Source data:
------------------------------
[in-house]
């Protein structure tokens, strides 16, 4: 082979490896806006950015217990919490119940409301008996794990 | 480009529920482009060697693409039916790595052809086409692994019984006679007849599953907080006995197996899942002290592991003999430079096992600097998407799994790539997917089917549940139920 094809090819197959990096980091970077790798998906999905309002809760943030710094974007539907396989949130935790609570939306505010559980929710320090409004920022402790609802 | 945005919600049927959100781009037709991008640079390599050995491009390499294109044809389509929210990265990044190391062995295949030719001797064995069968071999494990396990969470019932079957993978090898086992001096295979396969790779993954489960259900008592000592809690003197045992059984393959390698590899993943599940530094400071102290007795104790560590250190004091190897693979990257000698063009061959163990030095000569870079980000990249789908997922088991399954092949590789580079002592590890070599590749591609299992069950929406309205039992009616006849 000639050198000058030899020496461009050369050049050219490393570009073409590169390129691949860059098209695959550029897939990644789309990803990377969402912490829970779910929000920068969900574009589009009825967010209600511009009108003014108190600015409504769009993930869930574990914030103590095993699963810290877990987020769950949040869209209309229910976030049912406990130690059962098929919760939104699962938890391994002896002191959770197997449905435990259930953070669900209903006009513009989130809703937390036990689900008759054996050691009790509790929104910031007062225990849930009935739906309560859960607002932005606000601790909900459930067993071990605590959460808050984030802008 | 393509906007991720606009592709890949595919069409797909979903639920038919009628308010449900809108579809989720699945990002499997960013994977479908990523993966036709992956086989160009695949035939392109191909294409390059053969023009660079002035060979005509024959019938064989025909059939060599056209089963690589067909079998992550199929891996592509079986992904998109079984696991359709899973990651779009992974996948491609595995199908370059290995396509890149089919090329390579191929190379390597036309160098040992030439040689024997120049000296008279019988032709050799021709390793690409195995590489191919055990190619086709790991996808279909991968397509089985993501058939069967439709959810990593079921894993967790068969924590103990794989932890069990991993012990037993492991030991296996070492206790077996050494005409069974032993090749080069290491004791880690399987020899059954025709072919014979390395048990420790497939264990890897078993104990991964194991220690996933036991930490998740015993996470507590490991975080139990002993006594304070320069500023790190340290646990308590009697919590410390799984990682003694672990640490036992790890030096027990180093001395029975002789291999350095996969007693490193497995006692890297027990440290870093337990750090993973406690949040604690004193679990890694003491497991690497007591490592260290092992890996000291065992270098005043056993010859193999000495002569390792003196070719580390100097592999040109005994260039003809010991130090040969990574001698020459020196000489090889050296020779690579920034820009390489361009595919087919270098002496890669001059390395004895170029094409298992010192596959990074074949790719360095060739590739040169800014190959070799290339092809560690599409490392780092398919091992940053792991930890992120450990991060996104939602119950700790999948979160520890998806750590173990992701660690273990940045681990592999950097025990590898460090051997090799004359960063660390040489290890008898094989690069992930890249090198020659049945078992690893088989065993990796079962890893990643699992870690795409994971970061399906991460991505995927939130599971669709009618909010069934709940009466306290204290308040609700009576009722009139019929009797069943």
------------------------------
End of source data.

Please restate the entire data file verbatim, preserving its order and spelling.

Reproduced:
[in-house]
């Protein structure tokens, strides 16, 4: 082979490896806006950015217990919490119940409301008996794990 | 480009529920482009060697693409039916790595052809086409692994019984006679007849599953907080006995197996899942002290592991003999430079096992600097998407799994790539997917089917549940139920 094809090819197959990096980091970077790798998906999905309002809760943030710094974007539907396989949130935790609570939306505010559980929710320090409004920022402790609802 | 945005919600049927959100781009037709991008640079390599050995491009390499294109044809389509929210990265990044190391062995295949030719001797064995069968071999494990396990969470019932079957993978090898086992001096295979396969790779993954489960259900008592000592809690003197045992059984393959390698590899993943599940530094400071102290007795104790560590250190004091190897693979990257000698063009061959163990030095000569870079980000990249789908997922088991399954092949590789580079002592590890070599590749591609299992069950929406309205039992009616006849 000639050198000058030899020496461009050369050049050219490393570009073409590169390129691949860059098209695959550029897939990644789309990803990377969402912490829970779910929000920068969900574009589009009825967010209600511009009108003014108190600015409504769009993930869930574990914030103590095993699963810290877990987020769950949040869209209309229910976030049912406990130690059962098929919760939104699962938890391994002896002191959770197997449905435990259930953070669900209903006009513009989130809703937390036990689900008759054996050691009790509790929104910031007062225990849930009935739906309560859960607002932005606000601790909900459930067993071990605590959460808050984030802008 | 393509906007991720606009592709890949595919069409797909979903639920038919009628308010449900809108579809989720699945990002499997960013994977479908990523993966036709992956086989160009695949035939392109191909294409390059053969023009660079002035060979005509024959019938064989025909059939060599056209089963690589067909079998992550199929891996592509079986992904998109079984696991359709899973990651779009992974996948491609595995199908370059290995396509890149089919090329390579191929190379390597036309160098040992030439040689024997120049000296008279019988032709050799021709390793690409195995590489191919055990190619086709790991996808279909991968397509089985993501058939069967439709959810990593079921894993967790068969924590103990794989932890069990991993012990037993492991030991296996070492206790077996050494005409069974032993090749080069290491004791880690399987020899059954025709072919014979390395048990420790497939264990890897078993104990991964194991220690996933036991930490998740015993996470507590490991975080139990002993006594304070320069500023790190340290646990308590009697919590410390799984990682003694672990640490036992790890030096027990180093001395029975002789291999350095996969007693490193497995006692890297027990440290870093337990750090993973406690949040604690004193679990890694003491497991690497007591490592260290092992890996000291065992270098005043056993010859193999000495002569390792003196070719580390100097592999040109005994260039003809010991130090040969990574001698020459020196000489090889050296020779690579920034820009390489361009595919087919270098002496890669001059390395004895170029094409298992010192596959990074074949790719360095060739590739040169800014190959070799290339092809560690599409490392780092398919091992940053792991930890992120450990991060996104939602119950700790999948979160520890998806750590173990992701660690273990940045681990592999950097025990590898460090051997090799004359960063660390040489290890008898094989690069992930890249090198020659049945078992690893088989065993990796079962890893990643699992870690795409994971970061399906991460991505995927939130599971669709009618909010069934709940009466306290204290308040609700009576009722009139019929009797069943």